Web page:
The Structure Of The Earth
- The inner core is in the centre and is the hottest part of the Earth. It is solid and made up of iron and nickel with temperatures of up to 5,500°C.
- The outer core is the layer surrounding the inner core. It is a liquid layer, also made up of iron and nickel. Temperatures are similar to the inner core.
- The mantle is the widest section of the Earth. The mantle is made up of semi-molten rock called magma. In the upper parts of the mantle the rock is hard, but lower down the rock is soft and beginning to melt.
- The crust is the outer layer of the earth. It is a thin layer, the crust is the solid rock layer upon which we live.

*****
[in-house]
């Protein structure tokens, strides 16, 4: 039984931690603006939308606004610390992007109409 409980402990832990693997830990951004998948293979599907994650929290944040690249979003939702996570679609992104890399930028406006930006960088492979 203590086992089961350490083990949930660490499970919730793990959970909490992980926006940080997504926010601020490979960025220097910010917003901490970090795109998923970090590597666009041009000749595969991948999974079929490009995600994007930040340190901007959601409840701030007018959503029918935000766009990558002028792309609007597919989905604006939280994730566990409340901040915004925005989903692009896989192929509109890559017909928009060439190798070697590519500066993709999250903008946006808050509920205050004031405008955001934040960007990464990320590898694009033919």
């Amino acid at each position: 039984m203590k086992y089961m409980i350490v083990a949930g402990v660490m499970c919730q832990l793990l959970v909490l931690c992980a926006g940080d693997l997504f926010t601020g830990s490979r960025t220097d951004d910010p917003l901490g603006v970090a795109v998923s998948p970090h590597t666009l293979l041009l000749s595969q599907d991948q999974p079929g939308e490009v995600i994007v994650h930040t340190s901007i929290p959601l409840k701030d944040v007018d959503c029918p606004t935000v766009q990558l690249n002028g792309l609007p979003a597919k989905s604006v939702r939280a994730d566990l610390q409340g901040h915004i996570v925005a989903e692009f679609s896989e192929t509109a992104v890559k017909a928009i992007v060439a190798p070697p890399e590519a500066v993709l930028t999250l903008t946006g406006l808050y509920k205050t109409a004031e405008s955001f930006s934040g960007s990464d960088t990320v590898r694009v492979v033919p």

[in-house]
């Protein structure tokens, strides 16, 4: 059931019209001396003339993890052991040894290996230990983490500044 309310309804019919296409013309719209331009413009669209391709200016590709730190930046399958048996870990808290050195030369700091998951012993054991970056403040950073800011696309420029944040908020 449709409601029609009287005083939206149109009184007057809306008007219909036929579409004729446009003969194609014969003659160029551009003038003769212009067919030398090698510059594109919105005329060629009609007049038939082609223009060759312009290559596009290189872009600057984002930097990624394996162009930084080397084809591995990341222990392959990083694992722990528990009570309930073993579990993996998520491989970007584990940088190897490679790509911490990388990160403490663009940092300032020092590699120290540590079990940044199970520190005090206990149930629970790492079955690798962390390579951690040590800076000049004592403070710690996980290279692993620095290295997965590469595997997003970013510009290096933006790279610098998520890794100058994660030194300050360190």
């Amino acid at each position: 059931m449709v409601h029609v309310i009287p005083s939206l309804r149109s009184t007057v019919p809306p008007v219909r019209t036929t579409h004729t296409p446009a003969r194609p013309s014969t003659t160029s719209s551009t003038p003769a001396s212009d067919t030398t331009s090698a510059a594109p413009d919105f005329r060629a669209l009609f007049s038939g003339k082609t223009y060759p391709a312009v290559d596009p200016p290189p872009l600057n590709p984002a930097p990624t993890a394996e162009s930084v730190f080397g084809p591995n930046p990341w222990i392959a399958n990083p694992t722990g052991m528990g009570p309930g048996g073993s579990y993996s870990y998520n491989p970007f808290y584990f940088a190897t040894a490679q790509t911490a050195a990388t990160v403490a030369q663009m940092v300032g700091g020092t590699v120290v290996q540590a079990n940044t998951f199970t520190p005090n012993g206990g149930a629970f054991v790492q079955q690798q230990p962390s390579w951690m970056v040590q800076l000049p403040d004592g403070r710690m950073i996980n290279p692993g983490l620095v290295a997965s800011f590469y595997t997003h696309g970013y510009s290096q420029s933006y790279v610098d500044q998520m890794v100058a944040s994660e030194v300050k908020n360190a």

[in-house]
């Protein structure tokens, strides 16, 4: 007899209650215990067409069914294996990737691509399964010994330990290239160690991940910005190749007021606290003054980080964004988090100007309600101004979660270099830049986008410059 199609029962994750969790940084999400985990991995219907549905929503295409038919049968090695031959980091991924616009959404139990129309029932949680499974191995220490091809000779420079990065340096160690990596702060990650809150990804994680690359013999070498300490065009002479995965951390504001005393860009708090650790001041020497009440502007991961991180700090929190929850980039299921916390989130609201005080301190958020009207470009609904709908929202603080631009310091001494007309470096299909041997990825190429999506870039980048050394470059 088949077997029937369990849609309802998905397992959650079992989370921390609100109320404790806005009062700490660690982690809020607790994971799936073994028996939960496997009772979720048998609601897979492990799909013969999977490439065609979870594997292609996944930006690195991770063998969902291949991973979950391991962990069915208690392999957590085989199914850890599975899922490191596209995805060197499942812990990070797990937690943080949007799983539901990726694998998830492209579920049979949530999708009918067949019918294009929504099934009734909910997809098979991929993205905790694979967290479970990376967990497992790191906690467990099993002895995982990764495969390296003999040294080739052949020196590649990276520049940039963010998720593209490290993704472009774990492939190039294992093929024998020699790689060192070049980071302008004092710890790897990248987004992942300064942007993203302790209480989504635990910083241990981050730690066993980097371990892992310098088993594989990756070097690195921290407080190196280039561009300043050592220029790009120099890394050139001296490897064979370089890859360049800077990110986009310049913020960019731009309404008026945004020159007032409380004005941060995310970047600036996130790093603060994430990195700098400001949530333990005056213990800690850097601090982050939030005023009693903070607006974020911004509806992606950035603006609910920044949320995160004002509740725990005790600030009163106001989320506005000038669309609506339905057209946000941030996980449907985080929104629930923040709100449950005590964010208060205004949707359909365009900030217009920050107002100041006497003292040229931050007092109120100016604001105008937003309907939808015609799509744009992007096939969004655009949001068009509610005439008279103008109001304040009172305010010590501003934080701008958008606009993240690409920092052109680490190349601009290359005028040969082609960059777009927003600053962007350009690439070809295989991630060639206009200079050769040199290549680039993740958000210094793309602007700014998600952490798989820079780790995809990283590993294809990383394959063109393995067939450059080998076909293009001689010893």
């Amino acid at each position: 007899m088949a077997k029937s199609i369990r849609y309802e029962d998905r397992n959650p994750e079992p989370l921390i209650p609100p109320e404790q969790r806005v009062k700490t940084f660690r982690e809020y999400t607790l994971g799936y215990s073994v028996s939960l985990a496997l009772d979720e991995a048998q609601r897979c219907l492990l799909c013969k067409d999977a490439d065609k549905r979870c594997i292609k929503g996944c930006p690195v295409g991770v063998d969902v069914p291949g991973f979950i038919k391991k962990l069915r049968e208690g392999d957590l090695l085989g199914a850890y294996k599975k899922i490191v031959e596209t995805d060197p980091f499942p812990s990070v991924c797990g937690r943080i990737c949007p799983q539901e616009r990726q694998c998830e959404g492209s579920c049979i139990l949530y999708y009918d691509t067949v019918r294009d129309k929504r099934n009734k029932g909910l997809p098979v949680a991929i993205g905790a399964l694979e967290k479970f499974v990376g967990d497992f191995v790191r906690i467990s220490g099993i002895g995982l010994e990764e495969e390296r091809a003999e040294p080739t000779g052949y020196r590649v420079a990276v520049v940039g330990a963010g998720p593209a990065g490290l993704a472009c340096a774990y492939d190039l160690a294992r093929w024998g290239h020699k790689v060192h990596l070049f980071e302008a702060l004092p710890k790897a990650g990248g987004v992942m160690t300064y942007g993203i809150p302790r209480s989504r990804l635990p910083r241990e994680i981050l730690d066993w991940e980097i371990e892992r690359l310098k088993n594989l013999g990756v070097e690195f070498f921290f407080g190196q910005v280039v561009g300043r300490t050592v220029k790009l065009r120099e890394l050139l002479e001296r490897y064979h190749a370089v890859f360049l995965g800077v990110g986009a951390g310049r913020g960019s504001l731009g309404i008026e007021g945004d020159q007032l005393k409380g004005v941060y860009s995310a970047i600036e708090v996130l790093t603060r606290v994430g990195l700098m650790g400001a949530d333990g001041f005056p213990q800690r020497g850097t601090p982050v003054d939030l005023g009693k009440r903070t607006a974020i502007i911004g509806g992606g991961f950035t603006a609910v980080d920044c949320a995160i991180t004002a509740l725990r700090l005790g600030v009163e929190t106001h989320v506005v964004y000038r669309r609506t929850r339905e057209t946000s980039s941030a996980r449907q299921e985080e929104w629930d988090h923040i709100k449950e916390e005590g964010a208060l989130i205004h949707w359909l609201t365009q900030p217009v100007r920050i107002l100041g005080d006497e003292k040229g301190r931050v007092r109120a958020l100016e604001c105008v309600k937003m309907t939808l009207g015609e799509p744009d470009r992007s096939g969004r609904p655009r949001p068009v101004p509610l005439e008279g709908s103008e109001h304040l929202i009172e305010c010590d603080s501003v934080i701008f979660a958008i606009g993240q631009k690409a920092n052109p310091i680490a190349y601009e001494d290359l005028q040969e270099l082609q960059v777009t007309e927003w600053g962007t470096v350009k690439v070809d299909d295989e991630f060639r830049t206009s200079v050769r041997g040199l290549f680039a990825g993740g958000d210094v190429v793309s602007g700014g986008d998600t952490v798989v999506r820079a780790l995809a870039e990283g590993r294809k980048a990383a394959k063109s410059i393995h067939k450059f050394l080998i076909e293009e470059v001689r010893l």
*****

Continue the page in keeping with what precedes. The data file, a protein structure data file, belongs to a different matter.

Continental crust: Carries land
Andoceanic crust: Carries water
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- The Earth's crust is broken up into pieces called plates.
- Heat rising and falling inside the mantle creates convection currents generated by radioactive decay in the core. The convection currents move the plates.
- Where convection currents diverge near the Earth's crust, plates move apart. Where convection currents converge, plates move towards each other.
- The movement of the plates, and the activity inside the Earth, is called plate tectonics.
- Plate tectonics cause earthquakes and volcanoes.
- The point where two plates meet is called a plate boundary.
- Earthquakes and volcanoes are most likely to occur either on or near plate boundaries.
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Constructive Plate Boundary
At a Constructive Boundary the plates move apart.
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Destructive Plate Boundary
At a Destructive Boundary the plates move towards each other.
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